Strong opioids (total) [see Fig. 1 for data visualization]
In 2005, the lowest strong opioid dispensing rate was reported by Manitoba (MN;3.9 DDD/1,000/day), and the highest by Ontario (ON;10.1 DDD/1,000/day), translating into an inter-provincial range of difference of 159 %.
Between 2005 and 2011, each of the provinces reported substantive increases in their annual rates of strong opioid dispensing, with individual provinces’ respective opioid dispensing levels peaking sometime between 2011 and 2016 as follows: British Columbia (BC), Alberta (AB), MN, ON (2011); Nova Scotia (NS), Prince Edward Island (PEI;2013); Saskatchewan (SK;2014); New Brunswick (NB), Newfoundland (NL;2015); and Quebec (QC;2016). The highest ‘peak’ value for opioid dispensing was reported by ON (14.2 DDD/1,000/day), and the lowest ‘peak’ value by QC (6.6 DDD/1,000/day), indicating a total inter-provincial range of difference of 115 % for ‘peak’ levels.
Following their respective ‘peak’ level years, each of the provinces reported decreases in strong opioid dispensing, declining to - with the exception of two provinces (BC & PEI) – lowest post-peak level of strong opioid dispensing in 2020. ON reported the proportionally greatest decrease between its respective ‘peak’ level year in strong opioid dispensing (2011) and 2020 (-54.9 %) whereas PEI (2016–2020) had the correspondingly smallest decrease (-17.8 %). In 2020, the lowest opioid dispensing rate was report by MN (4.6 DDD/1,000/day), and the highest rate by NB (9.0 DDD/1,000/day), translating into an inter-provincial range of difference of 96 %. Four provinces reported same, or lower strong opioid dispensing levels in 2020 compared with 2005.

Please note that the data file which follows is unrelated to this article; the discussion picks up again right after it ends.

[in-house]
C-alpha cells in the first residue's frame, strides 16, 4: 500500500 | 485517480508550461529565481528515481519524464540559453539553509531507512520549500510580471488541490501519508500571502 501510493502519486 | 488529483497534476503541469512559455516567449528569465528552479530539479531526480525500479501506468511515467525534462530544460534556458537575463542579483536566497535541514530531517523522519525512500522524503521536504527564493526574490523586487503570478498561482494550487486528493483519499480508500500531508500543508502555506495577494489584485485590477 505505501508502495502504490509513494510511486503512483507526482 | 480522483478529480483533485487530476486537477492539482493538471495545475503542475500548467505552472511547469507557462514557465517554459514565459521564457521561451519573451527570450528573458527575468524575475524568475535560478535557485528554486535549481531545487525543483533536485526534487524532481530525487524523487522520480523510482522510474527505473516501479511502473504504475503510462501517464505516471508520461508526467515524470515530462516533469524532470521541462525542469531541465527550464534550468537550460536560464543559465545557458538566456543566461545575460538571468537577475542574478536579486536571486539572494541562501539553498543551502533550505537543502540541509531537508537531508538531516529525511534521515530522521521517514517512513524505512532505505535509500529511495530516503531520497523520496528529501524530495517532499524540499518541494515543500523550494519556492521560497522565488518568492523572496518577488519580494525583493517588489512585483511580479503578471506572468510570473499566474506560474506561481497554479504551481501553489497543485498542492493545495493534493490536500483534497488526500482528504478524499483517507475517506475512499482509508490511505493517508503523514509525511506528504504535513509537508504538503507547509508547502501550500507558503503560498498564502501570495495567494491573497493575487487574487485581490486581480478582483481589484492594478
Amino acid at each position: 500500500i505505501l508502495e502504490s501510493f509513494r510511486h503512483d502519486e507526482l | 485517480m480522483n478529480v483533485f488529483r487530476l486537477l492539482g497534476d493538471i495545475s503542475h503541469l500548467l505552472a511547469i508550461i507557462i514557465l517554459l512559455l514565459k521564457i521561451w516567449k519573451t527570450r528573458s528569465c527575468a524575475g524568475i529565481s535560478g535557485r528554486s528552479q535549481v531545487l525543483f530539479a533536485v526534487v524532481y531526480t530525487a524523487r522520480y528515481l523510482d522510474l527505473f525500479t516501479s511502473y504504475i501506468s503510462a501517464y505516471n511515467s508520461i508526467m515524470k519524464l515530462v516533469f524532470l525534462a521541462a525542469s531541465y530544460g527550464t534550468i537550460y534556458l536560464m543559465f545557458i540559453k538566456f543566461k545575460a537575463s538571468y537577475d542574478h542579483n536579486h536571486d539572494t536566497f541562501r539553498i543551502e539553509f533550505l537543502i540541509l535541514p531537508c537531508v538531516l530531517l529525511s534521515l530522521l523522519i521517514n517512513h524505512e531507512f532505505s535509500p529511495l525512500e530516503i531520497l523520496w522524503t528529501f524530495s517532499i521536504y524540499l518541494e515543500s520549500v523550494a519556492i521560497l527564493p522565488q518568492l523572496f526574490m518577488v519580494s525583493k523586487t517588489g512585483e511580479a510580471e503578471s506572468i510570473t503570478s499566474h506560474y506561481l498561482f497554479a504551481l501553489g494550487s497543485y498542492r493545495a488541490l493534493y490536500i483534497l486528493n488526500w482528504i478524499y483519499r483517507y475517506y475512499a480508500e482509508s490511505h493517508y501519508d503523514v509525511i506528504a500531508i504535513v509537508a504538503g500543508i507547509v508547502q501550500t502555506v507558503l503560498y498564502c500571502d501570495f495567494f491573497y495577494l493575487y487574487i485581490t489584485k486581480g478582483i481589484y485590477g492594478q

For intra-provincial variation in annual strong opioid dispensing, NB indicated the smallest range (49 %) and NL indicated the largest range (126 %) over the observation period (2005–2020) (see Table 1).